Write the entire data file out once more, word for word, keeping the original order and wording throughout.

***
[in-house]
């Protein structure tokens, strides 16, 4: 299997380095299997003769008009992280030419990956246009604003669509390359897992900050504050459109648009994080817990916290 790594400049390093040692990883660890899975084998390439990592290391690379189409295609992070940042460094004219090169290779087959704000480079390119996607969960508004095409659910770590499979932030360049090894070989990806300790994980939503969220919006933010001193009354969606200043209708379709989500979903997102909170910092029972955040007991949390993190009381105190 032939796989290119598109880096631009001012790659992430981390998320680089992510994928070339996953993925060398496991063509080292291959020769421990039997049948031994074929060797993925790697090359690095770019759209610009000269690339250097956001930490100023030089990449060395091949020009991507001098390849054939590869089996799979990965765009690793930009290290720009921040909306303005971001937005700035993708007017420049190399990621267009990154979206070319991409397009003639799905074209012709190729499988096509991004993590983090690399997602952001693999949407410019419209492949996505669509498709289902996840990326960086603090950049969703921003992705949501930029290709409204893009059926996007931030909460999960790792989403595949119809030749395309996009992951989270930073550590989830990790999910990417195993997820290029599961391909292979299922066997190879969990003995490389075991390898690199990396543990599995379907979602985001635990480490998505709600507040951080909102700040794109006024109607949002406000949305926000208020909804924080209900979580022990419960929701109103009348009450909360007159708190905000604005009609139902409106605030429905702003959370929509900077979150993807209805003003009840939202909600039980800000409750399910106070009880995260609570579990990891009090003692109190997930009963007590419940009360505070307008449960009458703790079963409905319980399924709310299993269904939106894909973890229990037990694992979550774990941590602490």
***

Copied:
[in-house]
């Protein structure tokens, strides 16, 4: 299997380095299997003769008009992280030419990956246009604003669509390359897992900050504050459109648009994080817990916290 790594400049390093040692990883660890899975084998390439990592290391690379189409295609992070940042460094004219090169290779087959704000480079390119996607969960508004095409659910770590499979932030360049090894070989990806300790994980939503969220919006933010001193009354969606200043209708379709989500979903997102909170910092029972955040007991949390993190009381105190 032939796989290119598109880096631009001012790659992430981390998320680089992510994928070339996953993925060398496991063509080292291959020769421990039997049948031994074929060797993925790697090359690095770019759209610009000269690339250097956001930490100023030089990449060395091949020009991507001098390849054939590869089996799979990965765009690793930009290290720009921040909306303005971001937005700035993708007017420049190399990621267009990154979206070319991409397009003639799905074209012709190729499988096509991004993590983090690399997602952001693999949407410019419209492949996505669509498709289902996840990326960086603090950049969703921003992705949501930029290709409204893009059926996007931030909460999960790792989403595949119809030749395309996009992951989270930073550590989830990790999910990417195993997820290029599961391909292979299922066997190879969990003995490389075991390898690199990396543990599995379907979602985001635990480490998505709600507040951080909102700040794109006024109607949002406000949305926000208020909804924080209900979580022990419960929701109103009348009450909360007159708190905000604005009609139902409106605030429905702003959370929509900077979150993807209805003003009840939202909600039980800000409750399910106070009880995260609570579990990891009090003692109190997930009963007590419940009360505070307008449960009458703790079963409905319980399924709310299993269904939106894909973890229990037990694992979550774990941590602490």